Pint of Science – The evolution of feet, the brain and masturbation

Dr Rebecca Jones board picturefrom the School of Life Sciences recently hosted the Pint of Science event on evolution recently at the Shipping Forecast. Here’s what she had to say:

When I was asked to host a night for the recent Pint of Science event in Liverpool I jumped at the chance. I’d been to a couple already, Manchester and Exeter, and thoroughly enjoyed them. Pint of Science aims to bring science to local pubs where the public can listen to researchers describing their work. There’s normally a theme for each city, with Liverpool covering Our Body, Beautiful Mind and Atoms to Galaxies. As a lecturer in the School of Life Sciences I was hosting the ‘Evolution of feet, the brain and masturbation’ at the Shipping Forecast on the 15th May.

Alongside a team of volunteers (Georgia Drew, Amy Eacock, Chloe Heys and Jo Griffin) and a willing photographer for the evening (Lukasz Lukomski), we had our evening planned. As the public entered the venue, the basement of the Shipping Forecast, they had a chance to fill in the three quizzes set by our three fantastic speakers in the hope of winning some Pint of Science prizes. These included matching the footprint to the nationality, guessing which brain belonged to which animal and pairing animal’s with their penises.

 

After the welcome and thanking of the sponsors, eLife, we started with our first talk by Dr Kris D’Aout on the evolution of the foot.

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Kris discussed his work examining locomotion and the use of shoes in various countries, particularly India. Although it seems Kris struggles with volunteers here in the UK!

 

He even showed a video of a robot having to meander around some walking humans! Kris was met with a barrage of questions from the audience, including some asking advice on wearing slippers around the house!

 

Next up we had Dr Tom Butts who spoke on the evolution of the brain and he even managed to rope in some keen volunteers to demonstrate the formation of the spinal cord.

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Tom then received some rather tough and philosophical questions about brain development and dinosaurs which got everyone thinking!

 

We then had a break in which people replenished their drinks but also got to listen to three excellent 2 minute talks from researchers. Jennifer Mitchell, Elinor Chapman and Angela Hackett (L to R) all described their research without the use of props or slides to an enthralled audience who eventually voted Elinor the winner!

 

Our final talk, and headline act, was Dr Tom Price who spoke about the evolution of masturbation across animal groups.

 

Tom mostly spoke about sex and masturbation in birds although had some interesting theories on whether masturbation occurred in dinosaurs!! Tom said, “People seemed to enjoy my speculations on solo sexual behaviour in ducks and dinosaurs.” However, he was more surprised that “Some members of the public were surprisingly good at identifying weird animal genitals.”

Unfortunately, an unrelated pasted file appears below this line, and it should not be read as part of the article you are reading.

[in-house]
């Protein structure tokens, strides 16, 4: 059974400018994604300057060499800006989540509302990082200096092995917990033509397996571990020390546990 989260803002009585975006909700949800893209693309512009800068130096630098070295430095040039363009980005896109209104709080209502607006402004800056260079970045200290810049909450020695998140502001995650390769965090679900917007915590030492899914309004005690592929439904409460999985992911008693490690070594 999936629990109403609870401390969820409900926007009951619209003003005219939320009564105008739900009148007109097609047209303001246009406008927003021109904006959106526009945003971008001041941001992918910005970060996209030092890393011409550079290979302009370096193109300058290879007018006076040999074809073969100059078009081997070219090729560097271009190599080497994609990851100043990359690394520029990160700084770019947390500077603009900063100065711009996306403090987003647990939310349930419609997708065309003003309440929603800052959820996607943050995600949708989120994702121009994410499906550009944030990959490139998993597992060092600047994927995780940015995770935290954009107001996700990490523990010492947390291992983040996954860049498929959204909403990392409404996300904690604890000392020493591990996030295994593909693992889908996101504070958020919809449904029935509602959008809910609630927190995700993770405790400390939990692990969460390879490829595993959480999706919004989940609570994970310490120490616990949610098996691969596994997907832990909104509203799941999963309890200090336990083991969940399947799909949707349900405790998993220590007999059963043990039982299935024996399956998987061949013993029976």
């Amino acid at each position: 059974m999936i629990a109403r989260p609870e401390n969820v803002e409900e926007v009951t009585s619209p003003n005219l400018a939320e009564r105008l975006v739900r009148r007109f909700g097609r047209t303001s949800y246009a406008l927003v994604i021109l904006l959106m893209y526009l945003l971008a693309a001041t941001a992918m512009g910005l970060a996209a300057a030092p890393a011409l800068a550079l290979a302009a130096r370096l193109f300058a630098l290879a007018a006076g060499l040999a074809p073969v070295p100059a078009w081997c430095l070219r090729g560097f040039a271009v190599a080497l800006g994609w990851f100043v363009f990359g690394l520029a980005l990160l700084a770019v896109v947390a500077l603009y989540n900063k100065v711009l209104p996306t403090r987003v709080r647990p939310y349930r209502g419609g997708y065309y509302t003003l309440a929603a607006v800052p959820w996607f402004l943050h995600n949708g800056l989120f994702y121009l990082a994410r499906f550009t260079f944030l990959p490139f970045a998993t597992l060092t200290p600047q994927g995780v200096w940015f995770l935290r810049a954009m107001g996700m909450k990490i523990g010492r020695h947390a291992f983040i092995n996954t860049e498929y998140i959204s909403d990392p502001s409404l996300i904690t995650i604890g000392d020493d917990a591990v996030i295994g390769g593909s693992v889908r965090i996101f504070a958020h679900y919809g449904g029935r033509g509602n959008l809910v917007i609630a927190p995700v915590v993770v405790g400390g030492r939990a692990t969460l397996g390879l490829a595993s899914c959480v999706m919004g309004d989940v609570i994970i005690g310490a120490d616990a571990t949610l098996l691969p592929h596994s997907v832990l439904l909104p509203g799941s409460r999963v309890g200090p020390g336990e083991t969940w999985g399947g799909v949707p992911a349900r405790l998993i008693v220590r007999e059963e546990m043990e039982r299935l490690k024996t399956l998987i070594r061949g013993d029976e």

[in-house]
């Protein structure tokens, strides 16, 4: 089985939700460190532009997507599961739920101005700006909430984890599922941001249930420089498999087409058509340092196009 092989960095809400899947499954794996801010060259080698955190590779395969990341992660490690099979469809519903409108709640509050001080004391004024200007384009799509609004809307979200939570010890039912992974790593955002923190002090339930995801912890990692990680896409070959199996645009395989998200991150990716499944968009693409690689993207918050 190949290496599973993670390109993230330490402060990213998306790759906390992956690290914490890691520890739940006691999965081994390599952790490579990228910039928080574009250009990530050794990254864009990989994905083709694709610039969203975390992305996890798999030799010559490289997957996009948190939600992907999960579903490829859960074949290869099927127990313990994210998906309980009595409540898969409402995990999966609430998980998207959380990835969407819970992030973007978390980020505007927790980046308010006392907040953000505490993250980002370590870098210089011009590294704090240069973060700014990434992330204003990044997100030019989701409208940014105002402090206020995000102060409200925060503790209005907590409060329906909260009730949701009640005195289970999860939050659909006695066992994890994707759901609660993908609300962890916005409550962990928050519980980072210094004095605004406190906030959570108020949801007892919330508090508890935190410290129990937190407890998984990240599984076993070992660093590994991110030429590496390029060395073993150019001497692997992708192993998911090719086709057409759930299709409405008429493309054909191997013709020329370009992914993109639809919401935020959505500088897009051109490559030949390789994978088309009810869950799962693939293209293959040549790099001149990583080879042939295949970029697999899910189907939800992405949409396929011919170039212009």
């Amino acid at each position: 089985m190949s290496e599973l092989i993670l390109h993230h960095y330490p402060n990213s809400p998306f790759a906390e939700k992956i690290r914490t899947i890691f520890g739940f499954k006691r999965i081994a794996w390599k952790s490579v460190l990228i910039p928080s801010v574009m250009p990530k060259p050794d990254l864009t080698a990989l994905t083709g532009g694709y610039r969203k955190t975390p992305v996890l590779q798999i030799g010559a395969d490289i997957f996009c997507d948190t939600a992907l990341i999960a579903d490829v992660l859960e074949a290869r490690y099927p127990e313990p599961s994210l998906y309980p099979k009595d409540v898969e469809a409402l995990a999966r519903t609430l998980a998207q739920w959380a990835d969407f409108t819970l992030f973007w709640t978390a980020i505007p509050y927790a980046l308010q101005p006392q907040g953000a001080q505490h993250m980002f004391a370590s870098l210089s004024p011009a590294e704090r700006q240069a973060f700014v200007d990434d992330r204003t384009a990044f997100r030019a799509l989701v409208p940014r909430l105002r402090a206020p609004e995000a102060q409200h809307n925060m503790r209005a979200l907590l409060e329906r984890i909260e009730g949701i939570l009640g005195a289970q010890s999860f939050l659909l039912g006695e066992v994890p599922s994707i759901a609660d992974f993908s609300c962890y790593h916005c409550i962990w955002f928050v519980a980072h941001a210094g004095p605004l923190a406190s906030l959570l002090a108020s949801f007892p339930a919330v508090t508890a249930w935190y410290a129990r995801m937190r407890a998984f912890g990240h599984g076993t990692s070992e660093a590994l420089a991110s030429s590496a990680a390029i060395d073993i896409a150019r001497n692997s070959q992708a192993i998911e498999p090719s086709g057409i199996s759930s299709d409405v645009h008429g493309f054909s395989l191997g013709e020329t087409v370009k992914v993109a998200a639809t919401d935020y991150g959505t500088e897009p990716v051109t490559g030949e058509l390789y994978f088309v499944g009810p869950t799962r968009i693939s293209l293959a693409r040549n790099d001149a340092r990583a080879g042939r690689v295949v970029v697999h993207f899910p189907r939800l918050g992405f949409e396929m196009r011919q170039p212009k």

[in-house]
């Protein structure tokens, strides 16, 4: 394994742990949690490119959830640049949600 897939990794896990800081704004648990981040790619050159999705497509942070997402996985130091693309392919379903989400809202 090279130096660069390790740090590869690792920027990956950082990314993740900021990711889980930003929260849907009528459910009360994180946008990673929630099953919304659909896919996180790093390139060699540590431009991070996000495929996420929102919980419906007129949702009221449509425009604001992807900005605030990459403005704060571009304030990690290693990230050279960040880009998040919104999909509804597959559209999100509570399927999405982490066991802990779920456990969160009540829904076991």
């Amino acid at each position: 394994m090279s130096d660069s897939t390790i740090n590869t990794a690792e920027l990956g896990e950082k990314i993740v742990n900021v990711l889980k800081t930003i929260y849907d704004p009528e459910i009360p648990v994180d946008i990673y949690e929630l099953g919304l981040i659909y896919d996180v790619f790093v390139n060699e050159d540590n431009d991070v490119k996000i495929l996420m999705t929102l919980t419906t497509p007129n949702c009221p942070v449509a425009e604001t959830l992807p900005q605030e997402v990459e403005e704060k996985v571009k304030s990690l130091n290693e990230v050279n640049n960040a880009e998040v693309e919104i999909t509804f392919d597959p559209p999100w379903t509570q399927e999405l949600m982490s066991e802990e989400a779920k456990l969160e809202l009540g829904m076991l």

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Following some entertaining questions and prize giving, the conversations moved upstairs where people were keen to find out more about feet, the brain and most importantly, masturbation.

I’d like to say thank you to the speakers and all the volunteers that helped on the night! There was a lot of organising but it made for a memorable event!

Big Bang NorthWest 2016

The Big Bang North West is a science fair with a variety of companies, stalls and events to excite students from primary school up to sixth form about science, technology, engineering and maths. The Big Bang North West, organised by MerseySTEM, took place last week, Tuesday 5th July, with 5000 students descending upon the fabulous new venue, the Exhibition Centre, Liverpool. This new venue meant all the exhibits were located in one hall with a central stage where various shows would take place, including someone who was screening his bronchoscopy exam! Students from various schools also had the opportunity to present their own scientific projects as part of a National Science and Engineering competition, with quite a varied selection on display.

The School of Life Sciences and the Institute of Integrative Biology were well represented at the event with members taking part in exhibits, judging and moderating.

If you were also exhibiting at the event, please add a comment at the bottom and we will update the page. Thanks!

Institute of Integrative Biology Exhibit

Beth Levick, Gabriel Pedra, Vinnie Keenan

Beth, Gabi and Vinnie ran a game based on a simple SIR (susceptible, infected, recovered) model in the fashion of a Microbe Premier League. Teams battled it out to try and infect the entire population based on random dice rolls in a set time limit. Students loved the game with some returning multiple times to try and beat their friends.

Amy Eacock